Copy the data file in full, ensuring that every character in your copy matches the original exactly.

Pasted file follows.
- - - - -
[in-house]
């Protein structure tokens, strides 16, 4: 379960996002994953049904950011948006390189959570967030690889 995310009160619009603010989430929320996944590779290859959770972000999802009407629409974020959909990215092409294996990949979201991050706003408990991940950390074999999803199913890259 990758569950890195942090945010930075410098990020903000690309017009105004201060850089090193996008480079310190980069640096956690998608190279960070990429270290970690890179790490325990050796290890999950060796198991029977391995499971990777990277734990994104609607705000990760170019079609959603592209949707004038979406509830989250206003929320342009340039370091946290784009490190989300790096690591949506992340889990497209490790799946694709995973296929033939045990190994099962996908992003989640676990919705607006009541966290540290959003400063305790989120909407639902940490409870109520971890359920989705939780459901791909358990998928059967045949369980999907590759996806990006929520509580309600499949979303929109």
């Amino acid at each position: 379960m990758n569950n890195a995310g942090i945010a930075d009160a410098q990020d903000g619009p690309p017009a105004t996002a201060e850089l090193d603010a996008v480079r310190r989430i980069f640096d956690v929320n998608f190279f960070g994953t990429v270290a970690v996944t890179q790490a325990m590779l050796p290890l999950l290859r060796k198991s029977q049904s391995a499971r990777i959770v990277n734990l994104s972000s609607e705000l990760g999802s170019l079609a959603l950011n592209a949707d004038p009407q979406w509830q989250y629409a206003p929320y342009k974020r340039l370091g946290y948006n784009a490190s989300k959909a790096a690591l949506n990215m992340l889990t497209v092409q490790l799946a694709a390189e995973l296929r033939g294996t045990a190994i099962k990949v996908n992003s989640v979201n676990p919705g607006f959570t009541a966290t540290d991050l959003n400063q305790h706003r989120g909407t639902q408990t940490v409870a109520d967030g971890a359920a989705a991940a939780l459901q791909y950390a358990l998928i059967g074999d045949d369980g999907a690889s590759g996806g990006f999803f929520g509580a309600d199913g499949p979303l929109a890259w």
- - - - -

[in-house]
């Protein structure tokens, strides 16, 4: 379960996002994953049904950011948006390189959570967030690889 995310009160619009603010989430929320996944590779290859959770972000999802009407629409974020959909990215092409294996990949979201991050706003408990991940950390074999999803199913890259 990758569950890195942090945010930075410098990020903000690309017009105004201060850089090193996008480079310190980069640096956690998608190279960070990429270290970690890179790490325990050796290890999950060796198991029977391995499971990777990277734990994104609607705000990760170019079609959603592209949707004038979406509830989250206003929320342009340039370091946290784009490190989300790096690591949506992340889990497209490790799946694709995973296929033939045990190994099962996908992003989640676990919705607006009541966290540290959003400063305790989120909407639902940490409870109520971890359920989705939780459901791909358990998928059967045949369980999907590759996806990006929520509580309600499949979303929109």
């Amino acid at each position: 379960m990758n569950n890195a995310g942090i945010a930075d009160a410098q990020d903000g619009p690309p017009a105004t996002a201060e850089l090193d603010a996008v480079r310190r989430i980069f640096d956690v929320n998608f190279f960070g994953t990429v270290a970690v996944t890179q790490a325990m590779l050796p290890l999950l290859r060796k198991s029977q049904s391995a499971r990777i959770v990277n734990l994104s972000s609607e705000l990760g999802s170019l079609a959603l950011n592209a949707d004038p009407q979406w509830q989250y629409a206003p929320y342009k974020r340039l370091g946290y948006n784009a490190s989300k959909a790096a690591l949506n990215m992340l889990t497209v092409q490790l799946a694709a390189e995973l296929r033939g294996t045990a190994i099962k990949v996908n992003s989640v979201n676990p919705g607006f959570t009541a966290t540290d991050l959003n400063q305790h706003r989120g909407t639902q408990t940490v409870a109520d967030g971890a359920a989705a991940a939780l459901q791909y950390a358990l998928i059967g074999d045949d369980g999907a690889s590759g996806g990006f999803f929520g509580a309600d199913g499949p979303l929109a890259w």